All work and no play makes Hongkongers the world’s fifth most stressed population
The city’s millennials claim to be most stressed, blaming long working hours, low salaries and unaffordable housing, according to a survey by US insurer Cigna
Hongkongers are the fifth most stressed population globally, trailing only South Korea, Nigeria, Taiwan and the United Arab Emirates, a survey in 23 economies by US health insurer Cigna has found.
As many as 92 per cent of people in Hong Kong faced stress in their daily lives, well above the global average of 86 per cent, while 17 per cent said they were unable to manage their stress, according to the survey.
Millennials in Hong Kong are especially vulnerable to stress. A total of 95 per cent of those between the ages of 18 and 34 reported stress, with 26 per cent saying they could not manage it, according to the survey. In comparison, only 17 per cent of millennials globally said they faced unmanageable stress, and only 10 per cent in mainland China.
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“A lot of the stress faced by Hong Kong millennials is work-related, as they work very long hours for a relatively low salary level,” said Ramsy Yeung, the chief marketing officer at Cigna Hong Kong. “High property prices have also contributed to the pressure on young people.”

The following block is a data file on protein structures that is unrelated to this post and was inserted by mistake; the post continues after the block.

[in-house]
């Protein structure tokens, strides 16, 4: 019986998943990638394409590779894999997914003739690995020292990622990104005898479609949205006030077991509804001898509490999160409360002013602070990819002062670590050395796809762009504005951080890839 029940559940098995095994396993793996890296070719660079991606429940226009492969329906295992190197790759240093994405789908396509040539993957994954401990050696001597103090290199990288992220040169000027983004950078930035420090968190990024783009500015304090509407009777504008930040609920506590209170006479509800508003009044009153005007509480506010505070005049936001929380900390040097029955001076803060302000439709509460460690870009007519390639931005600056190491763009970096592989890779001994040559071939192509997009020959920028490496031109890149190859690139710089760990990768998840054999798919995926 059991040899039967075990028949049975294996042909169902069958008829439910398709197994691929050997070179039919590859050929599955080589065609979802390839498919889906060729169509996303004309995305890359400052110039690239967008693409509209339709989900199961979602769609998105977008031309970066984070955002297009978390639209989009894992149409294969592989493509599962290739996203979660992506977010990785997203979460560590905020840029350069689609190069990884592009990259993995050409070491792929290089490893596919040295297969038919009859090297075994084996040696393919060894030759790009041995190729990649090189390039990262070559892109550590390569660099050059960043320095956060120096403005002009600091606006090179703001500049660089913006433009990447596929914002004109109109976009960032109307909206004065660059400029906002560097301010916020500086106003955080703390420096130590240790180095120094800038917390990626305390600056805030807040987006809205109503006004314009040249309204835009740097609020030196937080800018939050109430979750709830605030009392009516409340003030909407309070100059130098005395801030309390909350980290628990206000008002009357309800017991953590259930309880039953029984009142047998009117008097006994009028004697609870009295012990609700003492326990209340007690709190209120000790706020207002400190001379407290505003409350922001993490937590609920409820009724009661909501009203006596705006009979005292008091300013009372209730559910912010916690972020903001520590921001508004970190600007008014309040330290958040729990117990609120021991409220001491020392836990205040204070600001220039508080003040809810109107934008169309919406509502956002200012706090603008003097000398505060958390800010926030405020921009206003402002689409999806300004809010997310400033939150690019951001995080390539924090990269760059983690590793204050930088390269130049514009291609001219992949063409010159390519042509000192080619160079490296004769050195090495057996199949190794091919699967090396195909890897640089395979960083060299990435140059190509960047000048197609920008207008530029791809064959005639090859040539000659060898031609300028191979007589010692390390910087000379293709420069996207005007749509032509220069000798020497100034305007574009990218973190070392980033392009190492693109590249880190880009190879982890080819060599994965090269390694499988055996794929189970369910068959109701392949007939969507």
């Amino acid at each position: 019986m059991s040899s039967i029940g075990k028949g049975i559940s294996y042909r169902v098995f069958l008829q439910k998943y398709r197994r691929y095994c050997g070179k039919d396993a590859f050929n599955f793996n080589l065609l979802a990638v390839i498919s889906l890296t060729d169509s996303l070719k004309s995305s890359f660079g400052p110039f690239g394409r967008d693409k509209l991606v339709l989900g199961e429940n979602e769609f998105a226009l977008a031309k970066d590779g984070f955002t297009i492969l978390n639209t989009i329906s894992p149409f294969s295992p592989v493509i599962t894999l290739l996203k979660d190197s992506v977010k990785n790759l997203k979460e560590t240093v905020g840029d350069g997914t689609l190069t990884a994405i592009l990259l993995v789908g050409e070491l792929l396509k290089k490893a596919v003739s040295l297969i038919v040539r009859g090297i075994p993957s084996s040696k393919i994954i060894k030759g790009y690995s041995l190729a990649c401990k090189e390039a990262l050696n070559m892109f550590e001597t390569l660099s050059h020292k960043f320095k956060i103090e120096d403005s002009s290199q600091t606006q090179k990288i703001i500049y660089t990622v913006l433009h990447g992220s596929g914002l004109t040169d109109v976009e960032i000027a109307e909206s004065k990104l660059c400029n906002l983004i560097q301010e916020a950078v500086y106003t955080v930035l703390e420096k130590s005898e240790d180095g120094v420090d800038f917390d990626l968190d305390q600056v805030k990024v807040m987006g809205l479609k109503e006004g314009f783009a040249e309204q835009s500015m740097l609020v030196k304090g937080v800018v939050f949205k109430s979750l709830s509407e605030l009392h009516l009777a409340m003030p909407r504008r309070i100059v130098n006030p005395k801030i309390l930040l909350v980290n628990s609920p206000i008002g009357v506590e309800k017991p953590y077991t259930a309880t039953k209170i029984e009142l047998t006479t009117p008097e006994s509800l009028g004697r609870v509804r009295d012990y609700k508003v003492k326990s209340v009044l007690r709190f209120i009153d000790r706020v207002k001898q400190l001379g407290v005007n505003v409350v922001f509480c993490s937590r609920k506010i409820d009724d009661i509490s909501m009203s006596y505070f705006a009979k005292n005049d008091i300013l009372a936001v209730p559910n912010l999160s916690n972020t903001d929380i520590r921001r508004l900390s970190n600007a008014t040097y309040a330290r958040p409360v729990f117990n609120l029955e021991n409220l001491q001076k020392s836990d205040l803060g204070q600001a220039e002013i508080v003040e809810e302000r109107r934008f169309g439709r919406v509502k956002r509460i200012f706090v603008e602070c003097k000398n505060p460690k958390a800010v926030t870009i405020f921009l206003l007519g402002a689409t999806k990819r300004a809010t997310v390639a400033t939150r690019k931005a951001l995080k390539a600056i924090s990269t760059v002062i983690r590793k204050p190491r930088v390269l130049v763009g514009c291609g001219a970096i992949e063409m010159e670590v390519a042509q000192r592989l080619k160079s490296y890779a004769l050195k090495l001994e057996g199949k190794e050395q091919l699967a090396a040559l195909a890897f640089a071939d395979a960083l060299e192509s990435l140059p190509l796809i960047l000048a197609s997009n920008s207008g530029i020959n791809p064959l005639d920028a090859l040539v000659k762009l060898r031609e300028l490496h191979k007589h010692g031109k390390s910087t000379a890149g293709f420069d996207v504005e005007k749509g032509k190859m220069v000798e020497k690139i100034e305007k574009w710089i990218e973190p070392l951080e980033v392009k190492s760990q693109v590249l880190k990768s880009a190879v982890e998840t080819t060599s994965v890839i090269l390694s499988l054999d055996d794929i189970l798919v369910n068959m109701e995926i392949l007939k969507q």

The insurer conducted more than 14,400 online interviews in 23 economies from February to March, with 500 respondents from Hong Kong.
Work and finances were the main factors behind stress for 77 per cent of millennials in Hong Kong, and two-thirds of all respondents. Health and the well-being of family members became bigger concerns as their ages rose – more than 35 per cent of respondents of age 50 and above said these were the primary causes of stress for them.
“Hong Kong people have accepted workplace stress as the norm,” said Yuman Chan, the chief executive and country manager at Cigna Hong Kong.
Employees in Hong Kong, on average, worked 50.1 hours a week, the longest in the world and 38 per cent more than the global average, according to a study conducted by Swiss investment bank UBS in 2015. Hongkongers also had just 17 days of holidays, compared with the global average of 23, UBS said.
Although more than a sixth of all respondents from the city said they could not manage their stress, less than 10 per cent sought help, the survey found. About half chose to sleep more, talk to family and friends and exercise to relieve the pressures they faced.
Michelle Leung, a human resources officer at Cigna, said employers should acknowledge the widespread work stress problem and provide help to workers, such as therapy sessions, to cope with it.
“There is a stigma attached to even openly discussing the problem of stress in workplaces,” Leung said, adding that stress had lowered employees’ productivity.
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The overall well-being of people in Hong Kong as perceived by themselves was ranked the second last among the 23 regions, declining for a fourth consecutive year and placing it only above South Korea, according to a well-being index compiled by Cigna.
Globally, South Koreans topped the survey as the most stressed population, with 97 per cent of respondents pronouncing themselves stressed, while only 75 per cent did so in Indonesia, the lowest percentage among the 23 markets.